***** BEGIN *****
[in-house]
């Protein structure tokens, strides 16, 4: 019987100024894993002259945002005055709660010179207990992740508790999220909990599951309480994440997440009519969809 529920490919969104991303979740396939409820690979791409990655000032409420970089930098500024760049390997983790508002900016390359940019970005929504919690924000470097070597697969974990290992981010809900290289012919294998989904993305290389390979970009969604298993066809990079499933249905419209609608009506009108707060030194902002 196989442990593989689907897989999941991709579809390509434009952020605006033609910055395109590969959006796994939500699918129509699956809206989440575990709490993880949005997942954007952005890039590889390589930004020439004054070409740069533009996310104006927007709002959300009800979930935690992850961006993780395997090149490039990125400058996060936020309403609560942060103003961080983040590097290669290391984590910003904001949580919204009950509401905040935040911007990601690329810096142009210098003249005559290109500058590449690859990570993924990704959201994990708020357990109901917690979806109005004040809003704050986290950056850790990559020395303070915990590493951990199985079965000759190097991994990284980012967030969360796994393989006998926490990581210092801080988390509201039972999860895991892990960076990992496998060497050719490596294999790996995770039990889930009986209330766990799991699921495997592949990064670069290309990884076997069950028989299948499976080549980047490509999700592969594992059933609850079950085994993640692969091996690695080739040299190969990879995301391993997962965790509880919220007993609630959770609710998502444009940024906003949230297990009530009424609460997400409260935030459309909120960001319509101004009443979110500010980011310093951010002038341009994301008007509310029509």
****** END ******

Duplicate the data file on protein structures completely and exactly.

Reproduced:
[in-house]
């Protein structure tokens, strides 16, 4: 019987100024894993002259945002005055709660010179207990992740508790999220909990599951309480994440997440009519969809 529920490919969104991303979740396939409820690979791409990655000032409420970089930098500024760049390997983790508002900016390359940019970005929504919690924000470097070597697969974990290992981010809900290289012919294998989904993305290389390979970009969604298993066809990079499933249905419209609608009506009108707060030194902002 196989442990593989689907897989999941991709579809390509434009952020605006033609910055395109590969959006796994939500699918129509699956809206989440575990709490993880949005997942954007952005890039590889390589930004020439004054070409740069533009996310104006927007709002959300009800979930935690992850961006993780395997090149490039990125400058996060936020309403609560942060103003961080983040590097290669290391984590910003904001949580919204009950509401905040935040911007990601690329810096142009210098003249005559290109500058590449690859990570993924990704959201994990708020357990109901917690979806109005004040809003704050986290950056850790990559020395303070915990590493951990199985079965000759190097991994990284980012967030969360796994393989006998926490990581210092801080988390509201039972999860895991892990960076990992496998060497050719490596294999790996995770039990889930009986209330766990799991699921495997592949990064670069290309990884076997069950028989299948499976080549980047490509999700592969594992059933609850079950085994993640692969091996690695080739040299190969990879995301391993997962965790509880919220007993609630959770609710998502444009940024906003949230297990009530009424609460997400409260935030459309909120960001319509101004009443979110500010980011310093951010002038341009994301008007509310029509």